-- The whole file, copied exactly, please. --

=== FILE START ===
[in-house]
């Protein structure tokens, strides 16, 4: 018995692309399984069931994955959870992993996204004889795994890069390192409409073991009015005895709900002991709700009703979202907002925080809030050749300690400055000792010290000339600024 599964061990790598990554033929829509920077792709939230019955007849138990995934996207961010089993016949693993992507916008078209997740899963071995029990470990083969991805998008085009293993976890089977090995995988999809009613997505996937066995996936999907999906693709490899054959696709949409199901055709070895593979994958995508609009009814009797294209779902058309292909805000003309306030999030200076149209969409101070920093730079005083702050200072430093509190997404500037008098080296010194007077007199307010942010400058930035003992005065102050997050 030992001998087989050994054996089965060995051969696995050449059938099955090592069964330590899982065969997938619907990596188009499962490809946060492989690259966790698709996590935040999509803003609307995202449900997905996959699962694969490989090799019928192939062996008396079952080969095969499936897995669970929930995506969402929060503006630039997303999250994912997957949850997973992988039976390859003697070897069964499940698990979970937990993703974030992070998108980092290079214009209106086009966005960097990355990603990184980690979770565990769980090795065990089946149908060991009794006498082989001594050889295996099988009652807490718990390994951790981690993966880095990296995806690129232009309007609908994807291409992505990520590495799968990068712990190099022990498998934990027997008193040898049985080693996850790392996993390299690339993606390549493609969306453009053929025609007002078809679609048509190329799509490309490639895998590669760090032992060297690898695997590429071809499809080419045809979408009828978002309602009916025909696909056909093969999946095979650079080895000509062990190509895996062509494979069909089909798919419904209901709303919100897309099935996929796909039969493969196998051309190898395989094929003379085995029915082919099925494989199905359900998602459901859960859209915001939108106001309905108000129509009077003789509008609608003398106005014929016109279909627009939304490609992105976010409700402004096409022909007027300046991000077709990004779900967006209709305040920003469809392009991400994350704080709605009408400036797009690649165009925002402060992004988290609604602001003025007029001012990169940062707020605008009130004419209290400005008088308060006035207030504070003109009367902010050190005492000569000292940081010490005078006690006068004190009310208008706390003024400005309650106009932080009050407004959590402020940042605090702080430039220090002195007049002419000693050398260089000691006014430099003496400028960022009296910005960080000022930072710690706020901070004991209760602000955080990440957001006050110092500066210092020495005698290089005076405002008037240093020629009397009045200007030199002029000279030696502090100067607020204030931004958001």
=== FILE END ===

[in-house]
């Protein structure tokens, strides 16, 4: 018995692309399984069931994955959870992993996204004889795994890069390192409409073991009015005895709900002991709700009703979202907002925080809030050749300690400055000792010290000339600024 599964061990790598990554033929829509920077792709939230019955007849138990995934996207961010089993016949693993992507916008078209997740899963071995029990470990083969991805998008085009293993976890089977090995995988999809009613997505996937066995996936999907999906693709490899054959696709949409199901055709070895593979994958995508609009009814009797294209779902058309292909805000003309306030999030200076149209969409101070920093730079005083702050200072430093509190997404500037008098080296010194007077007199307010942010400058930035003992005065102050997050 030992001998087989050994054996089965060995051969696995050449059938099955090592069964330590899982065969997938619907990596188009499962490809946060492989690259966790698709996590935040999509803003609307995202449900997905996959699962694969490989090799019928192939062996008396079952080969095969499936897995669970929930995506969402929060503006630039997303999250994912997957949850997973992988039976390859003697070897069964499940698990979970937990993703974030992070998108980092290079214009209106086009966005960097990355990603990184980690979770565990769980090795065990089946149908060991009794006498082989001594050889295996099988009652807490718990390994951790981690993966880095990296995806690129232009309007609908994807291409992505990520590495799968990068712990190099022990498998934990027997008193040898049985080693996850790392996993390299690339993606390549493609969306453009053929025609007002078809679609048509190329799509490309490639895998590669760090032992060297690898695997590429071809499809080419045809979408009828978002309602009916025909696909056909093969999946095979650079080895000509062990190509895996062509494979069909089909798919419904209901709303919100897309099935996929796909039969493969196998051309190898395989094929003379085995029915082919099925494989199905359900998602459901859960859209915001939108106001309905108000129509009077003789509008609608003398106005014929016109279909627009939304490609992105976010409700402004096409022909007027300046991000077709990004779900967006209709305040920003469809392009991400994350704080709605009408400036797009690649165009925002402060992004988290609604602001003025007029001012990169940062707020605008009130004419209290400005008088308060006035207030504070003109009367902010050190005492000569000292940081010490005078006690006068004190009310208008706390003024400005309650106009932080009050407004959590402020940042605090702080430039220090002195007049002419000693050398260089000691006014430099003496400028960022009296910005960080000022930072710690706020901070004991209760602000955080990440957001006050110092500066210092020495005698290089005076405002008037240093020629009397009045200007030199002029000279030696502090100067607020204030931004958001």